8 posted on 06/18/2010 5:54:55 AM PDT by kosta50 (The world is the way it is even if YOU don't understand it)
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To: raybbr; markomalley

But he’s right — the vast majority of us DON’T know our faith well enough. Folks like you are in the minority :)


9 posted on 06/18/2010 6:00:00 AM PDT by Cronos (Origen(200AD)"The Church received from theApostles the tradition of giving Baptism even to infants")
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To: MGMSwordsman; markomalley; fire4effect

Perhaps he’s talking about present day Western Catholics. In India and Africa there is a lot of evangelization going on, but in America, S. America, Europe, very little.


10 posted on 06/18/2010 6:01:10 AM PDT by Cronos (Origen(200AD)"The Church received from theApostles the tradition of giving Baptism even to infants")
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To: kosta50

Not really. The Spanish WENT to the New World to spread the faith. They were moved by the 7 centuries of Islamic colonization to cross the world and wage wage on the Moose-slime from the rear.


11 posted on 06/18/2010 6:02:48 AM PDT by Cronos (Origen(200AD)"The Church received from theApostles the tradition of giving Baptism even to infants")
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To: markomalley

“To take it a step further, many Catholics don’t feel the need to learn or understand their faith, let alone share it with others.”

Really? Why?


12 posted on 06/18/2010 6:58:38 AM PDT by Grunthor (Getting married, T minus 9 days.)
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To: raybbr

“To take it a step further, many Catholics don’t feel the need to learn or understand their faith, let alone share it with others.”

Really? This guy insults a vast majority of Catholics


Techniqually he did say “many” not “vast majority” so I fail to see how that line could or should insult you unless it describes you.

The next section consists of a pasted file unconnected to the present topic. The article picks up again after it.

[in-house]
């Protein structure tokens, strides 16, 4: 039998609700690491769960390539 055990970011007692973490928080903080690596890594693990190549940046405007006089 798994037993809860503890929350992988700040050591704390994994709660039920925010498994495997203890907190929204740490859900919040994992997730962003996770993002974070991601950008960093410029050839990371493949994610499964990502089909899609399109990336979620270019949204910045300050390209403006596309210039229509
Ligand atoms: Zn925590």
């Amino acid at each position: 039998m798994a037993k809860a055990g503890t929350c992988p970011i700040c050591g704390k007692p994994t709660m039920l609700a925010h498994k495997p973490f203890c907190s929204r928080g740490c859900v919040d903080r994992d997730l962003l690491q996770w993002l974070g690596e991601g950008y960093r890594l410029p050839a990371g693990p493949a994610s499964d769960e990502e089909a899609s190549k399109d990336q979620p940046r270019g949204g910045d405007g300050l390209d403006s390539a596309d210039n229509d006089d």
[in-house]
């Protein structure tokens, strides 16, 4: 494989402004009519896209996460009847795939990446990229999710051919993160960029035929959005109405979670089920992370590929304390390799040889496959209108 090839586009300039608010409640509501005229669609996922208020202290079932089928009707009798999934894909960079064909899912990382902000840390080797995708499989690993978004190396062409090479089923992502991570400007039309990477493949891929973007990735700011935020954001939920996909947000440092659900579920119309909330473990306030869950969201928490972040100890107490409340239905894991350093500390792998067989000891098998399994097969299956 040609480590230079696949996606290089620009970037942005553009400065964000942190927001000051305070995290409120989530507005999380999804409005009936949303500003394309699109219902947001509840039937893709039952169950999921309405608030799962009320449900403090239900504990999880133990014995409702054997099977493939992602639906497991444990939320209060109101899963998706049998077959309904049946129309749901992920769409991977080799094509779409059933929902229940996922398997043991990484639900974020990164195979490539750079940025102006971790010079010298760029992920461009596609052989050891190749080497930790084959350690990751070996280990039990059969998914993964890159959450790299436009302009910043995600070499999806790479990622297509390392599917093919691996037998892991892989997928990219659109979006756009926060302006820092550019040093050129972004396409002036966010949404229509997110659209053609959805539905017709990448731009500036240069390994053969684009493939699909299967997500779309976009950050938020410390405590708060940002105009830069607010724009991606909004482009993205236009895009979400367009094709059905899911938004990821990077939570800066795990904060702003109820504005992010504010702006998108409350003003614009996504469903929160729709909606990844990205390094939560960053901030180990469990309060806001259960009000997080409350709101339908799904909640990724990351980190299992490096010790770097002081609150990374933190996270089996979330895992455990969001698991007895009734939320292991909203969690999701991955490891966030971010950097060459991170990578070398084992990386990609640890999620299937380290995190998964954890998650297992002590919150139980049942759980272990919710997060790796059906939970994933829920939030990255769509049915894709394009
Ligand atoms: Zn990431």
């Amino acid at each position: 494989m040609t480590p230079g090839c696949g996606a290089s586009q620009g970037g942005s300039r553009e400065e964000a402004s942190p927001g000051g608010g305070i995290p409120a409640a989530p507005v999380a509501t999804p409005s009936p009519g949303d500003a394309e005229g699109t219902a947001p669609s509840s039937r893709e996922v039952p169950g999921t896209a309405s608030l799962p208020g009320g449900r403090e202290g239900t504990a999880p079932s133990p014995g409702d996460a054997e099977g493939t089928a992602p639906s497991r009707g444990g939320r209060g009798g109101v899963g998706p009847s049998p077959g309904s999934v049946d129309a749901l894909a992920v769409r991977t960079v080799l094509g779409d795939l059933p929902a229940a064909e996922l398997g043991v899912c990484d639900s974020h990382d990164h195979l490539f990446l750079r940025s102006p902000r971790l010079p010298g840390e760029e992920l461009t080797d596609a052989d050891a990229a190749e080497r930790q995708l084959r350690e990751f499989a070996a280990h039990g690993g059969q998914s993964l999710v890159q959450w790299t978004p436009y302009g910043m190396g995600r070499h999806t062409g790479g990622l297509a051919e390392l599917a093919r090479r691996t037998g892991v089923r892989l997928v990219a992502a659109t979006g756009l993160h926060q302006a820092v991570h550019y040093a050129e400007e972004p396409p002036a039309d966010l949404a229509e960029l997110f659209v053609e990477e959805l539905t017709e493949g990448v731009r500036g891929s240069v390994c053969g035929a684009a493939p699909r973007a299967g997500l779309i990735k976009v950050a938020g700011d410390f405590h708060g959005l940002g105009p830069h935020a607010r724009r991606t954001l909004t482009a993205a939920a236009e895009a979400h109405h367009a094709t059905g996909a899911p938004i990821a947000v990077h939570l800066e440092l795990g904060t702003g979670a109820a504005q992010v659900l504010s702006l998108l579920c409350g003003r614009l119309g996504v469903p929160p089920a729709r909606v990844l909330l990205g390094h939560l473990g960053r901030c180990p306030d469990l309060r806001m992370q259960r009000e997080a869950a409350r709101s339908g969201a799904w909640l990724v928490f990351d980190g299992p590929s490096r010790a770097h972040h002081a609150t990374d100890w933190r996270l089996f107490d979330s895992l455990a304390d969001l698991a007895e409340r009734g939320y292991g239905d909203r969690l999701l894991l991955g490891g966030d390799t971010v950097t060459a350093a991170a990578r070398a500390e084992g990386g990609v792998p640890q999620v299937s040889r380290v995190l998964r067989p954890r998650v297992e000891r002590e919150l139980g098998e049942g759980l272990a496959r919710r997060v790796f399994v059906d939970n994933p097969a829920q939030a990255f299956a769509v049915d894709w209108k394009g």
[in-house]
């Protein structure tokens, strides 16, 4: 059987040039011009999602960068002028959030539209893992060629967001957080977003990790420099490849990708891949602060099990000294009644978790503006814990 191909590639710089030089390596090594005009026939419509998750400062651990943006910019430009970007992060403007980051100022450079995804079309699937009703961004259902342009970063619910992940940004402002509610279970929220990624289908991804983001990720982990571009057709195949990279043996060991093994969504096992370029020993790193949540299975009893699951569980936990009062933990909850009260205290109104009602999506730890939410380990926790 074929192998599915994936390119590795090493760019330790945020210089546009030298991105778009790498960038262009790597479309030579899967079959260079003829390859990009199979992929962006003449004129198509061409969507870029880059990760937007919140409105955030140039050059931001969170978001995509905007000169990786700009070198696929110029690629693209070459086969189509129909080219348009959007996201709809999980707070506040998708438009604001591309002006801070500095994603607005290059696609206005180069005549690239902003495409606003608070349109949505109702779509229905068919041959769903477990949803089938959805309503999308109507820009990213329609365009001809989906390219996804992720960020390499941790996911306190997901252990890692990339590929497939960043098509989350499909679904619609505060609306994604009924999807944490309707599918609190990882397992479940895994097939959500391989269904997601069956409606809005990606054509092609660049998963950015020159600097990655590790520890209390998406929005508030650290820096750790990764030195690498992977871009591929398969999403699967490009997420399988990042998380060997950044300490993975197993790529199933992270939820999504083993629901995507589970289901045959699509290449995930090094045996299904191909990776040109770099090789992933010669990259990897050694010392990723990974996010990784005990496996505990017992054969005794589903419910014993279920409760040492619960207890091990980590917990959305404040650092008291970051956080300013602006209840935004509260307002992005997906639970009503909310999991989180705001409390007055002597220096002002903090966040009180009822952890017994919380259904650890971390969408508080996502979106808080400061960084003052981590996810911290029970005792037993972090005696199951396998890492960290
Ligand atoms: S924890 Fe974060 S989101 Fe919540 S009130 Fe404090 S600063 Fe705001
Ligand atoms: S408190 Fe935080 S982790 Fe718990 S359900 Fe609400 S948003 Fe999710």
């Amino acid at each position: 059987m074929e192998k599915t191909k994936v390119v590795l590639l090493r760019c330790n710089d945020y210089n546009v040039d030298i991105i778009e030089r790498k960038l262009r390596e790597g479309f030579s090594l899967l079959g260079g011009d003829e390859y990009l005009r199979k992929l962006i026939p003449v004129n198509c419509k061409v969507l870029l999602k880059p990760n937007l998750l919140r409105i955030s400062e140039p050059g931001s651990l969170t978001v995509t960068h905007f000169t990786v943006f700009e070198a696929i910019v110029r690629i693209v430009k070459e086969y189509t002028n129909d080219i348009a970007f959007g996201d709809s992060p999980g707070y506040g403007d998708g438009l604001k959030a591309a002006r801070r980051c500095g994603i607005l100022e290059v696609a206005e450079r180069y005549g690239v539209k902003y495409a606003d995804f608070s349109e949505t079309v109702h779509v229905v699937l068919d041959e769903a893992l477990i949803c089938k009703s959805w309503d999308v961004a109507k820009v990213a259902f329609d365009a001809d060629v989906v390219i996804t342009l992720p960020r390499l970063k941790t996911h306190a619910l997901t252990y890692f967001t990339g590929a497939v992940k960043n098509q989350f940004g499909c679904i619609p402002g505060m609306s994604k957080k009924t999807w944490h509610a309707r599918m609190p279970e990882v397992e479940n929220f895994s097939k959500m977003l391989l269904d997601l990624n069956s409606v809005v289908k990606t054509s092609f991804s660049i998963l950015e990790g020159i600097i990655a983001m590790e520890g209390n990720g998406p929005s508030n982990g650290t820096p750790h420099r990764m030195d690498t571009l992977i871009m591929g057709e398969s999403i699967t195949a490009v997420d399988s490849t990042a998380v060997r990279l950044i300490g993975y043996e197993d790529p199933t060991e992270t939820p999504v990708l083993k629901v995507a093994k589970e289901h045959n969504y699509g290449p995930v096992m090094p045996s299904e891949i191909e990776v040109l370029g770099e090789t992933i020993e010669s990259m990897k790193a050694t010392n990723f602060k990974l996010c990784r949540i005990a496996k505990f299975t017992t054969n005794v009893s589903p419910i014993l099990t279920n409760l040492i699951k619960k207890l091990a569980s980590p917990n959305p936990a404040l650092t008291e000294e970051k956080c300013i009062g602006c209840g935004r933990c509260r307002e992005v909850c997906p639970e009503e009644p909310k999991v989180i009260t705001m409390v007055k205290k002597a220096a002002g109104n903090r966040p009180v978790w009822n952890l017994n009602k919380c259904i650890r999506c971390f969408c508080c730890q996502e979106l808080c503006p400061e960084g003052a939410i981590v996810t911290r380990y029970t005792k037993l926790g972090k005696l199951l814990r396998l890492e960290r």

13 posted on 06/18/2010 7:00:23 AM PDT by Grunthor (Getting married, T minus 9 days.)
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To: Grunthor
Techniqually he did say “many” not “vast majority” so I fail to see how that line could or should insult you unless it describes you.

Ah yes. The old "shot" disguised as a "straw man". Very becoming.

14 posted on 06/18/2010 7:12:17 AM PDT by raybbr (Someone who invades another country is NOT an immigrant - illegal or otherwise.)
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To: raybbr

Sorry, I did not mean “you” personally, I mean’t “you” in a more plural sense.


15 posted on 06/18/2010 7:17:20 AM PDT by Grunthor (Getting married, T minus 9 days.)
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To: Cronos

I disagree. The Spanish went to colonize the world in order to open trade routes and gain access to spices and find gold. The ambition was political and economic.


16 posted on 06/18/2010 7:53:04 AM PDT by kosta50 (The world is the way it is even if YOU don't understand it)
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To: netmilsmom; thefrankbaum; markomalley; Tax-chick; GregB; saradippity; Berlin_Freeper; Litany; ...

Ping!


17 posted on 06/18/2010 7:53:54 AM PDT by NYer ("God dwells in our midst, in the Blessed Sacrament of the altar." St. Maximilian Kolbe)
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To: markomalley
I must admit that I felt this way for many years. Even though I went to Mass every Sunday, talking about God to others was something for Protestants and “Jesus Freaks”.

While it is crucial to set a good example, the Church teaches that we must also share our faith verbally. [emphasis;mine]

Avoiding foul language, making the sign of the cross and saying grace before meals, having a positive disposition, and avoiding gossip are all ways that can be used to set a positive example for others.